You failed! And it was awesome!!

by Megan M. on November 12, 2008 (Blog) |

“I propose a toast to Lewis and his brilliant failure:
May it lead to success in the future!”

Marty and I watched Meet the Robinsons the other night. What a freaking fantastic movie! It was mostly just your usual vastly entertaining kids’ flick, but there are a couple of particular exceptions I would like to clearly note:

  • “Keep moving forward!” This guy is not kidding. Coulda-shoulda-woulda is not worth your time except to learn from your past and move on. Sitting around and wasting time is useless to you. And by the way, when’s the last time you learned something new, really? Do you go through the same familiar routine every day? Do you stay in your comfort zone? (Note: Comfort zones are not always comfortable. They’re usually just comfortable enough…) When’s the last time you pushed yourself? Did something really, really hard? No, I mean really hard. When was the last time you looked inside yourself and discovered a previously-unknown inner strength of will? And if you can’t remember, when the hell are you going to start?
  • “You failed! And it was awesome!! Exceptional! Outstanding! From failing you learn! From success… not so much.” If you’ve seen this movie, you know that the kid protagonist screws something up masterfully (for the second time in the last hour) and instead of groans and disappointment from those around him, he receives… PRAISE! It’s almost a party. Exclamations, applause, fireworks! (Yes, really—fireworks!) And I think my jaw dropped right into my raw zucchini lasagne, because I’ve never seen a movie do that. I’ve heard about failure, yes, and I’ve heard how important it is to push through. But celebrating failure? That’s… that’s… That’s MAGNIFICENT!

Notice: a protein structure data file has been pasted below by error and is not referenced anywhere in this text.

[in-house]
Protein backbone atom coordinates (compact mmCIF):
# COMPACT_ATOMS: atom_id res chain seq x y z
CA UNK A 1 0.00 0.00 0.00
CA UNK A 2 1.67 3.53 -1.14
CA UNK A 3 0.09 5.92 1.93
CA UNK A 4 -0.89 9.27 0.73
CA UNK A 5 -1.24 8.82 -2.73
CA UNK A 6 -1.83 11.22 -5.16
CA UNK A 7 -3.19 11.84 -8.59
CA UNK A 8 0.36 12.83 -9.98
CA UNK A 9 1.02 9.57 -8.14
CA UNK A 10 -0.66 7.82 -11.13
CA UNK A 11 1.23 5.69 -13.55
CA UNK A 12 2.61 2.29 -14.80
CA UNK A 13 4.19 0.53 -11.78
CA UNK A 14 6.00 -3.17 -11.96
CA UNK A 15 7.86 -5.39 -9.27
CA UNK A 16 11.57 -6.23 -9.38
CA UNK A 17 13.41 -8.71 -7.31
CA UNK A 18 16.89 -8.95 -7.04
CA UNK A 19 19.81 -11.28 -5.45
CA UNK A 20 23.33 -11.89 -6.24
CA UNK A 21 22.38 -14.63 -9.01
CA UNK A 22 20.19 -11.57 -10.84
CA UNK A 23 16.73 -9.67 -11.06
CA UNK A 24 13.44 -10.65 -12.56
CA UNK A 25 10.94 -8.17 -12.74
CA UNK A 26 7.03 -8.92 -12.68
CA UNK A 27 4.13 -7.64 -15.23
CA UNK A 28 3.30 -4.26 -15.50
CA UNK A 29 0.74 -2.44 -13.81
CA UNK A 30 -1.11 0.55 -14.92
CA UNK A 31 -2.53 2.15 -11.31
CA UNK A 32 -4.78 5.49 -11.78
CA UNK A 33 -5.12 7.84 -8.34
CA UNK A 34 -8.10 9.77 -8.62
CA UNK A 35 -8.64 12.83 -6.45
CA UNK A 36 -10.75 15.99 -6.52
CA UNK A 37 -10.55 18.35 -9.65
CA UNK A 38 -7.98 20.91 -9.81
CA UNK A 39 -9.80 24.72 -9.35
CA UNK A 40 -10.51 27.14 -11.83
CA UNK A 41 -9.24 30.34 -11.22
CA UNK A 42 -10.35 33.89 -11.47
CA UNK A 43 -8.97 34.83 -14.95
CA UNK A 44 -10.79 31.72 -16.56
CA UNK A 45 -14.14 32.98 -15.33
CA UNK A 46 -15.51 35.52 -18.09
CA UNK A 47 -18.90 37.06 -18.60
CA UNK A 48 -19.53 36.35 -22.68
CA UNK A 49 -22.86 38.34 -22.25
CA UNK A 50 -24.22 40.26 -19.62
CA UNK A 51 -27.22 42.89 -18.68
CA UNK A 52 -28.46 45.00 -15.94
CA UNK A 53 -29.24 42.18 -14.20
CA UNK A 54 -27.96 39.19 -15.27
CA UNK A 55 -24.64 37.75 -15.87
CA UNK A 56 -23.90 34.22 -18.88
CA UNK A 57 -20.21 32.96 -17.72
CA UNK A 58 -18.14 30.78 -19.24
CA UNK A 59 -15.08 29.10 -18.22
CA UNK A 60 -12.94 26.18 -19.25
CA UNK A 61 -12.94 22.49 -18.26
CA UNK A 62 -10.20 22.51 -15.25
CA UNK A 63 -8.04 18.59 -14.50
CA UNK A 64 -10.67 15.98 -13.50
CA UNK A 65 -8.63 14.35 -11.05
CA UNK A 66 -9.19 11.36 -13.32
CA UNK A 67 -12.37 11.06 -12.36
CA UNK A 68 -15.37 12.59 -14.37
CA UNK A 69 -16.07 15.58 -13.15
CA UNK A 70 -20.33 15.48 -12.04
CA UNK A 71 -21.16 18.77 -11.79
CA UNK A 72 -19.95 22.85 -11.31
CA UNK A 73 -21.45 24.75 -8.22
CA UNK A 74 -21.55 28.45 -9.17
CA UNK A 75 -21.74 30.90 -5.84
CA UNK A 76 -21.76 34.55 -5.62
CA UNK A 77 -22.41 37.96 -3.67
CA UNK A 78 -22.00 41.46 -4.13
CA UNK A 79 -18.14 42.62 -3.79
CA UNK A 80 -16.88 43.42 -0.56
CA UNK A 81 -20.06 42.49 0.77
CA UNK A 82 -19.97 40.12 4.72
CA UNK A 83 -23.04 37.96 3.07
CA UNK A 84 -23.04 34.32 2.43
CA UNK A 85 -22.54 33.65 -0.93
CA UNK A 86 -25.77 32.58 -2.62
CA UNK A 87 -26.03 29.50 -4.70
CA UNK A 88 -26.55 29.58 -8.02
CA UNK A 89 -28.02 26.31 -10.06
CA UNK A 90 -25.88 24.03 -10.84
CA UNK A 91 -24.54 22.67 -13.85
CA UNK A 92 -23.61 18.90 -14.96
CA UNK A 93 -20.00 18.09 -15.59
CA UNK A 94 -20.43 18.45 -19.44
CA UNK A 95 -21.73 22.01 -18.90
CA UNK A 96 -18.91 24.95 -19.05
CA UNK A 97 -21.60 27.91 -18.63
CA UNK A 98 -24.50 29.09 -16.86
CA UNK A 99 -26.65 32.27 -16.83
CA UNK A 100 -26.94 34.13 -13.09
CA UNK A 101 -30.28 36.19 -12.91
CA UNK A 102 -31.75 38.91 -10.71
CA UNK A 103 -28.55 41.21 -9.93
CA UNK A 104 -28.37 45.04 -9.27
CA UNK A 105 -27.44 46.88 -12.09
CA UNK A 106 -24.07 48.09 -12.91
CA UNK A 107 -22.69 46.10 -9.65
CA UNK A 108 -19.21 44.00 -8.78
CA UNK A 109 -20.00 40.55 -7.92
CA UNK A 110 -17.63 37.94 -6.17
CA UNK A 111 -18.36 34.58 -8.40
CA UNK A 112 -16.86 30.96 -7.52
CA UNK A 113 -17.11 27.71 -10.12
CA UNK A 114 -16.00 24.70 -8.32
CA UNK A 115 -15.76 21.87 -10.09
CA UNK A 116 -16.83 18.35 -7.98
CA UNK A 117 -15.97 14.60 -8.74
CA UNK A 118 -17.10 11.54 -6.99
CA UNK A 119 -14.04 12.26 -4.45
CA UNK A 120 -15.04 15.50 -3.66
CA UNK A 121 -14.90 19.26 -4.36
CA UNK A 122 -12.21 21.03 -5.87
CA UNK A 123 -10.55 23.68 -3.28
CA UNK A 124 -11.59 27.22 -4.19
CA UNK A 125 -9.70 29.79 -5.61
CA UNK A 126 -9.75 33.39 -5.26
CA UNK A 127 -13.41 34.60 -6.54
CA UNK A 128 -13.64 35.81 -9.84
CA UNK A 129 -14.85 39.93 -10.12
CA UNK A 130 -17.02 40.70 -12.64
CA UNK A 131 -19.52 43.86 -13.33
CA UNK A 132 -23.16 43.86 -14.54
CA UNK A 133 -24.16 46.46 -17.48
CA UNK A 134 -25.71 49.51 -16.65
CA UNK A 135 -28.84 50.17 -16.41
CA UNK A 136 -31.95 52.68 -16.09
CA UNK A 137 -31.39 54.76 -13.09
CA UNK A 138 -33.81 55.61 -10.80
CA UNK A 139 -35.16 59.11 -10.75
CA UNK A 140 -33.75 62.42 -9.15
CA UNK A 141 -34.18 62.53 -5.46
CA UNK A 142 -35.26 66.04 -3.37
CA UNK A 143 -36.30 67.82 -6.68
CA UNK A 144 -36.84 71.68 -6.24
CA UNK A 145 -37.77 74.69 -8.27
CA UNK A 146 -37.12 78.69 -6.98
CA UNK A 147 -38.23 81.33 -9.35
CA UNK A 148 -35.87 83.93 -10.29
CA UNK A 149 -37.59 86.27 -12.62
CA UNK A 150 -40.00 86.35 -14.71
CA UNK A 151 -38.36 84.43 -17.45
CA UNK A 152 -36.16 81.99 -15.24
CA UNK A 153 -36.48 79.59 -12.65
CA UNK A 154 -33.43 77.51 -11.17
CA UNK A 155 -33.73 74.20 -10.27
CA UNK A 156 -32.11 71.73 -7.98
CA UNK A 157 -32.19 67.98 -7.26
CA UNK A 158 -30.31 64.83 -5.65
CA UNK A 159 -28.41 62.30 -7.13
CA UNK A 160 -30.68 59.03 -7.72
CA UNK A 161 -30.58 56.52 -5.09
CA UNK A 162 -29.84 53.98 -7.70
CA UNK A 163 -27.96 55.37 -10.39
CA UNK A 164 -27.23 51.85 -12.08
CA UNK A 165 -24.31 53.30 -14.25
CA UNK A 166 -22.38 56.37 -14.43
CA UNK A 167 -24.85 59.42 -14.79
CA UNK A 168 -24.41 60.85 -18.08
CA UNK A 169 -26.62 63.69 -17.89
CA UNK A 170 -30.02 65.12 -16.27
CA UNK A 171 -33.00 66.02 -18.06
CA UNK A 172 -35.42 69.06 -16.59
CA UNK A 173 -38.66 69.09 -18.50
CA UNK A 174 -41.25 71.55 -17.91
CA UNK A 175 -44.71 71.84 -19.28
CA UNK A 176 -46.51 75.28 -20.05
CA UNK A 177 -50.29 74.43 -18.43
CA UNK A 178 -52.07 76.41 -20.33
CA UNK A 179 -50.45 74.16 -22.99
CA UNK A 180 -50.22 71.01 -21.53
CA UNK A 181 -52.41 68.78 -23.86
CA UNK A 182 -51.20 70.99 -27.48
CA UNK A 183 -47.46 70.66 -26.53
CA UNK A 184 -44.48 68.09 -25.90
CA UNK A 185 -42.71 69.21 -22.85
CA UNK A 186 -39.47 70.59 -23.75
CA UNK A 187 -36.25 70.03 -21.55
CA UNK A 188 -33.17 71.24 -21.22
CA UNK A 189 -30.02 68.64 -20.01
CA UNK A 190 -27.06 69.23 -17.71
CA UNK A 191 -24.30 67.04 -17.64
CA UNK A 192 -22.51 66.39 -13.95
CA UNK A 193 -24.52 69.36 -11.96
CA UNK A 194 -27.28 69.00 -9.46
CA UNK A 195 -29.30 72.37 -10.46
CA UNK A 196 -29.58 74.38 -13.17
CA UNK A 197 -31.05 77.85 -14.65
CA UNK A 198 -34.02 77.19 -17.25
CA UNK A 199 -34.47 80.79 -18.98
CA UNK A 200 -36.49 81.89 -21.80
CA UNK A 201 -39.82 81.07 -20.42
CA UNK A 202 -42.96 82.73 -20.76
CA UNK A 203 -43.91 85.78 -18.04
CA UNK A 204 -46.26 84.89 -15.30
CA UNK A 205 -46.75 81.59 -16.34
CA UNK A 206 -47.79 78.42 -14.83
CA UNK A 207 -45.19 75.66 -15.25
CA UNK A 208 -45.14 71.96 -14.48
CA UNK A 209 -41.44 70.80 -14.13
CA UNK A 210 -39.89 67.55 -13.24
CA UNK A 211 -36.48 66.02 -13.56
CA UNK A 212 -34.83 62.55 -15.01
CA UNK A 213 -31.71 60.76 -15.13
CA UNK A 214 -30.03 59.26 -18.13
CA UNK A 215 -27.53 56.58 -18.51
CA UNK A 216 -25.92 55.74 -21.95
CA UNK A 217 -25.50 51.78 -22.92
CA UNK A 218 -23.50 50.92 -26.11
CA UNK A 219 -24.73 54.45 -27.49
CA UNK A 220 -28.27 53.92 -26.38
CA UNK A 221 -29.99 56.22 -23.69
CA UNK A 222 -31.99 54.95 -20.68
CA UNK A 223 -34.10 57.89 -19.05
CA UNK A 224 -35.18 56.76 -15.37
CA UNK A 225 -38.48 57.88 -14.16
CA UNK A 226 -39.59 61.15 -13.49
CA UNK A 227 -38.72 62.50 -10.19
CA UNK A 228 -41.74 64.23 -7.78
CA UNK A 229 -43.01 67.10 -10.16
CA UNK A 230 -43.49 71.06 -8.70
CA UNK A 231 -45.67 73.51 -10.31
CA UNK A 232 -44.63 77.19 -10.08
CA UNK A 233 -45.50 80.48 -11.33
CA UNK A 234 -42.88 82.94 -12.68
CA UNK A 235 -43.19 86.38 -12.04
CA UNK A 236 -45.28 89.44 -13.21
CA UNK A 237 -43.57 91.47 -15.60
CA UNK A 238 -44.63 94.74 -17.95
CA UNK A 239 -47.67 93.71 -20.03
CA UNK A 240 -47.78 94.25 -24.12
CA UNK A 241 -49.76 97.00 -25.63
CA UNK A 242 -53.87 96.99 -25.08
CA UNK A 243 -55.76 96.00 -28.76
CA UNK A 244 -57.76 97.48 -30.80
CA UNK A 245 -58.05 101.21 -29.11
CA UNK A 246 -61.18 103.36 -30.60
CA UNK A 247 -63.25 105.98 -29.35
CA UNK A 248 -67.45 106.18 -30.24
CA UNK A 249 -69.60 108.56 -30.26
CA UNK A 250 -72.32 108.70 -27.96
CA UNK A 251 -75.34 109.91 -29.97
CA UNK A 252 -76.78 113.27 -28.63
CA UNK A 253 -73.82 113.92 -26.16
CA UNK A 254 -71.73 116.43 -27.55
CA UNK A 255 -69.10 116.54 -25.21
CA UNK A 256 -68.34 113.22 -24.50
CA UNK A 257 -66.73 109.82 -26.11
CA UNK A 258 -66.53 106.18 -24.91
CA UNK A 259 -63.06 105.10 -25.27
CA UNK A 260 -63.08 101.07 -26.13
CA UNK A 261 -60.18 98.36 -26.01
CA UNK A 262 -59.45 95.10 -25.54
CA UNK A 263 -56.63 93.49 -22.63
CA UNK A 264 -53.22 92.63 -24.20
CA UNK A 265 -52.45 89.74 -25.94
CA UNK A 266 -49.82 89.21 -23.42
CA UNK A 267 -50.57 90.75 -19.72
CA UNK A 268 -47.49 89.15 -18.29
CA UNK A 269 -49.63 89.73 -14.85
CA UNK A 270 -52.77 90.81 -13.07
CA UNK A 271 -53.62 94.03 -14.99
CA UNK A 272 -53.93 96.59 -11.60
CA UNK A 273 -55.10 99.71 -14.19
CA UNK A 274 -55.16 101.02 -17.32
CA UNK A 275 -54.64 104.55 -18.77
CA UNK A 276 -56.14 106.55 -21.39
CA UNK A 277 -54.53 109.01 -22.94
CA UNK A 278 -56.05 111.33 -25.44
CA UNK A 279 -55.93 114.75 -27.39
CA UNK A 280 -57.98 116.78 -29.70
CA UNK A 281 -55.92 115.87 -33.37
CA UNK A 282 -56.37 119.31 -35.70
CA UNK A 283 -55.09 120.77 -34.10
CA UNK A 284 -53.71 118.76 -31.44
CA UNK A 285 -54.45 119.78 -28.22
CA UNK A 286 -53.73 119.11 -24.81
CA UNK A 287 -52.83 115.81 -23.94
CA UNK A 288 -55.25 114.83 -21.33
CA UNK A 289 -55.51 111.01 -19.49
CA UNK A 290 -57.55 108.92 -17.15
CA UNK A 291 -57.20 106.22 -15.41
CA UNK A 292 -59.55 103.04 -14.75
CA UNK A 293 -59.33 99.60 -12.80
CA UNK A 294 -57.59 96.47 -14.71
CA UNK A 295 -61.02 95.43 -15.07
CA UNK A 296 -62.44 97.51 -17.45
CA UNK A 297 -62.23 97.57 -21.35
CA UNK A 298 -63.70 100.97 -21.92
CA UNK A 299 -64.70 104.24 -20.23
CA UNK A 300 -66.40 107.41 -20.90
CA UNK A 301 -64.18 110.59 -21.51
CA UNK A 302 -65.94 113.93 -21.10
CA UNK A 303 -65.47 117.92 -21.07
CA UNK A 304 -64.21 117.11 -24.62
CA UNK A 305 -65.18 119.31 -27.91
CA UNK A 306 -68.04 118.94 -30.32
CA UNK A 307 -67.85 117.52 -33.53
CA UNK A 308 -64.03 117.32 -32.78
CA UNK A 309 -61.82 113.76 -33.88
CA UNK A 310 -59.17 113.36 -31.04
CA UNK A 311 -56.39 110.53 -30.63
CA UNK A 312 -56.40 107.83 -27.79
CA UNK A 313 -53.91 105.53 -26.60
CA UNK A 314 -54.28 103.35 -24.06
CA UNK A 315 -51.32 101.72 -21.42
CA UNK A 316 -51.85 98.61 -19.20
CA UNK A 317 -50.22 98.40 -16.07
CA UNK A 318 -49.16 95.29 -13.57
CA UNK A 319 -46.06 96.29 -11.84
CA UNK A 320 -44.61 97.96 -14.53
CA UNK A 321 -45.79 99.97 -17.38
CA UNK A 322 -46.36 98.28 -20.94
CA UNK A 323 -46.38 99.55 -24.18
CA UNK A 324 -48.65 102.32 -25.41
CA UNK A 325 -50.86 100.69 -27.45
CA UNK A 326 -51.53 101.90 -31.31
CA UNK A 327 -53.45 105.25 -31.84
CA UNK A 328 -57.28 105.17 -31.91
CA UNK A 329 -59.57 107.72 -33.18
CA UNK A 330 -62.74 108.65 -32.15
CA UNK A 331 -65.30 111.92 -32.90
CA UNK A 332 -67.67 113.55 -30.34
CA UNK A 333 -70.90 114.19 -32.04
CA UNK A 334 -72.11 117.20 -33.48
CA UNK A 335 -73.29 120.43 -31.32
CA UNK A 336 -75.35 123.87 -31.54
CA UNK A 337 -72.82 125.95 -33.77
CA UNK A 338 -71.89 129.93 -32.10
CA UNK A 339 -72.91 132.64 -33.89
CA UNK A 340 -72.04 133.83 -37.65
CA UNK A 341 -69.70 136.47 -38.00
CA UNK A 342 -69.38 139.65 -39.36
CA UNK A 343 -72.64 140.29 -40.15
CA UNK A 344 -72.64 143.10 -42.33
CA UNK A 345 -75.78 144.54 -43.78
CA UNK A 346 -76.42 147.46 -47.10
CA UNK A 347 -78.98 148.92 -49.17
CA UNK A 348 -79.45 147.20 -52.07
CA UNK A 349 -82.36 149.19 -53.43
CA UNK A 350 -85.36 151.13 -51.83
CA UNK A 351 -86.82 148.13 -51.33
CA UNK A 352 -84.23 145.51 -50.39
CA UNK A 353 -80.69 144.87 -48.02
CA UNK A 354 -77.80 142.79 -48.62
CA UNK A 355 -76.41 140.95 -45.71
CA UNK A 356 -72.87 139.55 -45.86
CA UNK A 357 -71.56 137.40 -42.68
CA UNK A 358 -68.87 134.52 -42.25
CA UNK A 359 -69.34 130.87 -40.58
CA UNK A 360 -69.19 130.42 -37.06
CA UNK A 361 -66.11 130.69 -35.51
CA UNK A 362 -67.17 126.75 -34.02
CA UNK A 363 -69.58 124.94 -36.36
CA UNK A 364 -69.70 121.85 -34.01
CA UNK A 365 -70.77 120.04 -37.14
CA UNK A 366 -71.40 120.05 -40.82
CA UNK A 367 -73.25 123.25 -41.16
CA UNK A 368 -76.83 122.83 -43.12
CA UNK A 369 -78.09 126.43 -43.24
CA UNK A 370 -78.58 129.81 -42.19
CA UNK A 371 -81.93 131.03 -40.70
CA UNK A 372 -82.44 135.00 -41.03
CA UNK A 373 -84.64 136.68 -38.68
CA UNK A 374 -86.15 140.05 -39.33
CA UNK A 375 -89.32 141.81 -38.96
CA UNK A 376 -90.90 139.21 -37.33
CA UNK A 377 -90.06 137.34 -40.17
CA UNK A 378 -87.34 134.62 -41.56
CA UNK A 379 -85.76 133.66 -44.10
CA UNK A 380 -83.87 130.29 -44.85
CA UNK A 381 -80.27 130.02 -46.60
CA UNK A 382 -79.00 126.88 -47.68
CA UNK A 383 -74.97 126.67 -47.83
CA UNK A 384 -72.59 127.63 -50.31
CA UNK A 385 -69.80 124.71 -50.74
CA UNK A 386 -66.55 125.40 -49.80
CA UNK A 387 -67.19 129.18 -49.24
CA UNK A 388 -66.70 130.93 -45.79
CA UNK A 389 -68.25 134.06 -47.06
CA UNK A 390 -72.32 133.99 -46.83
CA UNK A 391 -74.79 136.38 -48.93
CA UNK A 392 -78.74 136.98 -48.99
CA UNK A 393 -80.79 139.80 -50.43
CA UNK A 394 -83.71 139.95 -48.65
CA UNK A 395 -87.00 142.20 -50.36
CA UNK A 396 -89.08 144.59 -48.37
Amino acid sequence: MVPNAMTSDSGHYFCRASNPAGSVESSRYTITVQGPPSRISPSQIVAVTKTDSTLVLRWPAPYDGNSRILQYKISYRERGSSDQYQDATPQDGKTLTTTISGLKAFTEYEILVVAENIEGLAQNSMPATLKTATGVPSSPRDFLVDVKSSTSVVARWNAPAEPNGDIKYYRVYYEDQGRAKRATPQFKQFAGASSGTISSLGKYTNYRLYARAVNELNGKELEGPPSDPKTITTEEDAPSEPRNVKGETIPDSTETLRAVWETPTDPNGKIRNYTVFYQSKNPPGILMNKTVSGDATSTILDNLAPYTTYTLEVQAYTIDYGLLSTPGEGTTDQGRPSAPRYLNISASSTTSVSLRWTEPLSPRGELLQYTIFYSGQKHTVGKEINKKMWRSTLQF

Celebrate! Failure! My god, how did we come to raise our children to dread defeat? It astonishes me. It should astonish you, too.

I think I should start a list. The ten most brilliantly passion-inspiring, growth-inducing, essential-lesson-teaching movies of all time. (Now I just have to find eight more. I already know what my second’s going to be…)

“Gosh… you’re all so nice. If I had a family, I… I’d want them to be just like you.”


Viewing 1 Comment



(Trackback URL)

close Reblog this comment
Powered by Disqus · Learn more
blog comments powered by Disqus

Previous post: Beneficial Networking

Next post: Late to the Party